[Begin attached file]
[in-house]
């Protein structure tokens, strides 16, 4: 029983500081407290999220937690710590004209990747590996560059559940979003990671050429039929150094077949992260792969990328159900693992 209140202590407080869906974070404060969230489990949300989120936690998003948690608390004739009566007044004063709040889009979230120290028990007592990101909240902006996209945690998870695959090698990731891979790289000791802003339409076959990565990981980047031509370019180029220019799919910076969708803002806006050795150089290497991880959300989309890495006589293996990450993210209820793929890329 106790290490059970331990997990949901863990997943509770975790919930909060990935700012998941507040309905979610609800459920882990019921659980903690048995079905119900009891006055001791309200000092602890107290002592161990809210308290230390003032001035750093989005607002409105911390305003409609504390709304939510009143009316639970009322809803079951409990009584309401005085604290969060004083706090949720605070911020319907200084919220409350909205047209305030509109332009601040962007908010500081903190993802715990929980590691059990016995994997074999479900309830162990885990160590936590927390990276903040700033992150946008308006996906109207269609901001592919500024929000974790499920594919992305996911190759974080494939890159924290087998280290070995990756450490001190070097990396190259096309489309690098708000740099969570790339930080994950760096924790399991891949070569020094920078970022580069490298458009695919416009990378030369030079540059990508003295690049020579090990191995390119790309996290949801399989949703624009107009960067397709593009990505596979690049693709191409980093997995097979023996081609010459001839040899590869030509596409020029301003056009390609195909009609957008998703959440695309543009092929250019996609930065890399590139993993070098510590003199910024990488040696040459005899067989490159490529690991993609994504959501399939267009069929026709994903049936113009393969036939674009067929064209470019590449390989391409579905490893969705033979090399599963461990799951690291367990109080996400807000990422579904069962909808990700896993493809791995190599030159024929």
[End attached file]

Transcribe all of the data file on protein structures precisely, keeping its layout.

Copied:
[in-house]
């Protein structure tokens, strides 16, 4: 029983500081407290999220937690710590004209990747590996560059559940979003990671050429039929150094077949992260792969990328159900693992 209140202590407080869906974070404060969230489990949300989120936690998003948690608390004739009566007044004063709040889009979230120290028990007592990101909240902006996209945690998870695959090698990731891979790289000791802003339409076959990565990981980047031509370019180029220019799919910076969708803002806006050795150089290497991880959300989309890495006589293996990450993210209820793929890329 106790290490059970331990997990949901863990997943509770975790919930909060990935700012998941507040309905979610609800459920882990019921659980903690048995079905119900009891006055001791309200000092602890107290002592161990809210308290230390003032001035750093989005607002409105911390305003409609504390709304939510009143009316639970009322809803079951409990009584309401005085604290969060004083706090949720605070911020319907200084919220409350909205047209305030509109332009601040962007908010500081903190993802715990929980590691059990016995994997074999479900309830162990885990160590936590927390990276903040700033992150946008308006996906109207269609901001592919500024929000974790499920594919992305996911190759974080494939890159924290087998280290070995990756450490001190070097990396190259096309489309690098708000740099969570790339930080994950760096924790399991891949070569020094920078970022580069490298458009695919416009990378030369030079540059990508003295690049020579090990191995390119790309996290949801399989949703624009107009960067397709593009990505596979690049693709191409980093997995097979023996081609010459001839040899590869030509596409020029301003056009390609195909009609957008998703959440695309543009092929250019996609930065890399590139993993070098510590003199910024990488040696040459005899067989490159490529690991993609994504959501399939267009069929026709994903049936113009393969036939674009067929064209470019590449390989391409579905490893969705033979090399599963461990799951690291367990109080996400807000990422579904069962909808990700896993493809791995190599030159024929």